Barbara was deeply involved in the Gdansk Shipyard protests and the heroic rise of the Solidarity movement:
Active in the underground during the martial law in Poland, she was harassed by the communist party. "It wasn’t a big deal compared to what happened to some," she remembers. "The worst experience was when my son was one year old — to see those security men searching in my baby’s cot."
The ceremony in part marked Guildhall’s expression of appreciation for the remarkable generosity of Poles who during WW2 found a way to offer money to help repair Nazi bomb damage to the building.
And did you know another proud Polish connection? That Chopin’s final concert was at Guildhall in November 1848, to raise money for Poles who had fled France to escape more continental revolutionary violence?
No, you didn’t. Here is some background from Jack Gibbons, with deft musical accompaniment:
His last public appearance took place in London at the old Guildhall on 16th November 1848. The occasion was a concert and ball in aid of Polish refugees. Chopin played several of his shorter pieces on an upright piano in a side-room adjoining the main hall.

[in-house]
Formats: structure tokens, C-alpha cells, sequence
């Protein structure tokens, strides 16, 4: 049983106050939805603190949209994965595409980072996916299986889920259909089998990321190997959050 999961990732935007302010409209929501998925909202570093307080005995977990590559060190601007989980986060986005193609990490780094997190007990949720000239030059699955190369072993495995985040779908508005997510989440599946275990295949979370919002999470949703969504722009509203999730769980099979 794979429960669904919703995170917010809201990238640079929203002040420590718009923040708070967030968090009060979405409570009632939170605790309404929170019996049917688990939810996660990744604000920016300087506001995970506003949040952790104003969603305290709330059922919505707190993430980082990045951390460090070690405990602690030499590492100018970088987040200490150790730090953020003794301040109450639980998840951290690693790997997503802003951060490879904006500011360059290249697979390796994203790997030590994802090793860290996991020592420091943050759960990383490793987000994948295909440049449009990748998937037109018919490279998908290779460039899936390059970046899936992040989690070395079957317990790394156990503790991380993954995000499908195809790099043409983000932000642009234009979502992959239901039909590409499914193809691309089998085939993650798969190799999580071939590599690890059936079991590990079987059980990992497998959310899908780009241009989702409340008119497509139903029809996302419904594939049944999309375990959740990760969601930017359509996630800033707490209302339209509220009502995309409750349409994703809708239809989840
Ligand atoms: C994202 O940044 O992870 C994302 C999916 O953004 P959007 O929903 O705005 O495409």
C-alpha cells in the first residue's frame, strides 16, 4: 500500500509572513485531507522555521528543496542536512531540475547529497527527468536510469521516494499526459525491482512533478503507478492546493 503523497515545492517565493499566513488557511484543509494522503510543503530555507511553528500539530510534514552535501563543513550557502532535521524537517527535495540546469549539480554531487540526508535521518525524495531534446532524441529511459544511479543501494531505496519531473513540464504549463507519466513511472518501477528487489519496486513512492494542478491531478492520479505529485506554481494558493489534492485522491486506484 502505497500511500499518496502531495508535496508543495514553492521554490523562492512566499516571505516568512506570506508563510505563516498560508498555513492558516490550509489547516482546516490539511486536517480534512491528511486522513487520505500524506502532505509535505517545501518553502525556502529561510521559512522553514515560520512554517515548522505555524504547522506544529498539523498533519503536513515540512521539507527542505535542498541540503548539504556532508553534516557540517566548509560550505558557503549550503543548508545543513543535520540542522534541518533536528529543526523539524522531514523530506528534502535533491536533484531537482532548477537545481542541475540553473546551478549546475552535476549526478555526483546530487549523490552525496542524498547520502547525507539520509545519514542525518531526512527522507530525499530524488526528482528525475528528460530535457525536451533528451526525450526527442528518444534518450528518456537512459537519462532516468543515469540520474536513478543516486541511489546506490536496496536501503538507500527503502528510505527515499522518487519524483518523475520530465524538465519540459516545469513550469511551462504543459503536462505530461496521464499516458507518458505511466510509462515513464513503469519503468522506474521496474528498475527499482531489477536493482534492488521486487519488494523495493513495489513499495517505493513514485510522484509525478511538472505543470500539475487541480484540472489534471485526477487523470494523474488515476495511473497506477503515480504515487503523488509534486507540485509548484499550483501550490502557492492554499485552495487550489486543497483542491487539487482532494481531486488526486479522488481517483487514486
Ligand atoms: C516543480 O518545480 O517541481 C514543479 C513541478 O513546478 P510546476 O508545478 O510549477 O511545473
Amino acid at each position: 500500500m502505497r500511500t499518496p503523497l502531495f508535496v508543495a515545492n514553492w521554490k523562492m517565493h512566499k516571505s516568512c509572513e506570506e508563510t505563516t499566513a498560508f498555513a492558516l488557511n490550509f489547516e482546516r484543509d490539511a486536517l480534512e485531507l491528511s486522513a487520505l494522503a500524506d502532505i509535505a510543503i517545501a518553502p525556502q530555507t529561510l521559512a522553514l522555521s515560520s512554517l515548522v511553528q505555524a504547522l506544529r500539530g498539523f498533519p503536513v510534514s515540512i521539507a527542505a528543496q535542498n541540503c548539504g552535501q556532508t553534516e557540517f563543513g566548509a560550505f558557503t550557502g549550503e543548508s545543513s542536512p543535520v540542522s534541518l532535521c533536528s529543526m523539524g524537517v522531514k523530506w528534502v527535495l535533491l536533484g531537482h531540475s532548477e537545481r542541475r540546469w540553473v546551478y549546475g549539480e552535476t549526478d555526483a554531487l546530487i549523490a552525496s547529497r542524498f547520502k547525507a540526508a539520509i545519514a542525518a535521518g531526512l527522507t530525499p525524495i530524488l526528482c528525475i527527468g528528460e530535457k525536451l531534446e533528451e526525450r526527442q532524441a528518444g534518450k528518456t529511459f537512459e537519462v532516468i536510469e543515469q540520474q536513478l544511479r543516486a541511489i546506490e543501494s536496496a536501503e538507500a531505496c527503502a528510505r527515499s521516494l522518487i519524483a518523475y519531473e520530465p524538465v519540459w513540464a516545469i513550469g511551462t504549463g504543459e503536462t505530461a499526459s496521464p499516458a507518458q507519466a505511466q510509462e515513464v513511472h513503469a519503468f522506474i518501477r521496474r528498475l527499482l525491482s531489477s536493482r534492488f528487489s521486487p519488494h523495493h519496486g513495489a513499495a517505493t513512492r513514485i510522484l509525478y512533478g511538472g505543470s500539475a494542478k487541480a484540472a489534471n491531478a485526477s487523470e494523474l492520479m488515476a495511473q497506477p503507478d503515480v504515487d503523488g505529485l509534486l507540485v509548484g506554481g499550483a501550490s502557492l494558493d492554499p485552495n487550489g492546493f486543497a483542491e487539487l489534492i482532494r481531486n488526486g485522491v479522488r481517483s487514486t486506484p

According to his pupil, Princess Marcelina Czartoryska, "Chopin played like an angel". By now completely exhausted, Chopin was greatly relieved to return to Paris where he spent the last months of his life virtually bedridden, supported by the generosity of his friends and pupils.
Yesterday a delicate modern bust of Chopin by Jaroslaw Alfer (latterly not on display as renovation works at Guildhall proceeded) was unveiled by the Ambassador in a new place of honour.
Or should it be honor?
All right-thinking and/or snooty English people will say that of course it is honour.
Honor is an Americanism. Ugh.
And they are right, these days at least. The different usages became formalised in the nineteenth century.
Not that the great men of 1800 or thereabouts minded too much. Thomas Jefferson’s original draft of the US Declaration of Independence used honour.
And there on the wall of the room in Guildhall where Ambassador Tuge-Erecinska was sworn in as Freeman is a framed letter from Lord Nelson, expressing his honor.
All in all, a most honourable day for UK/Polish relations.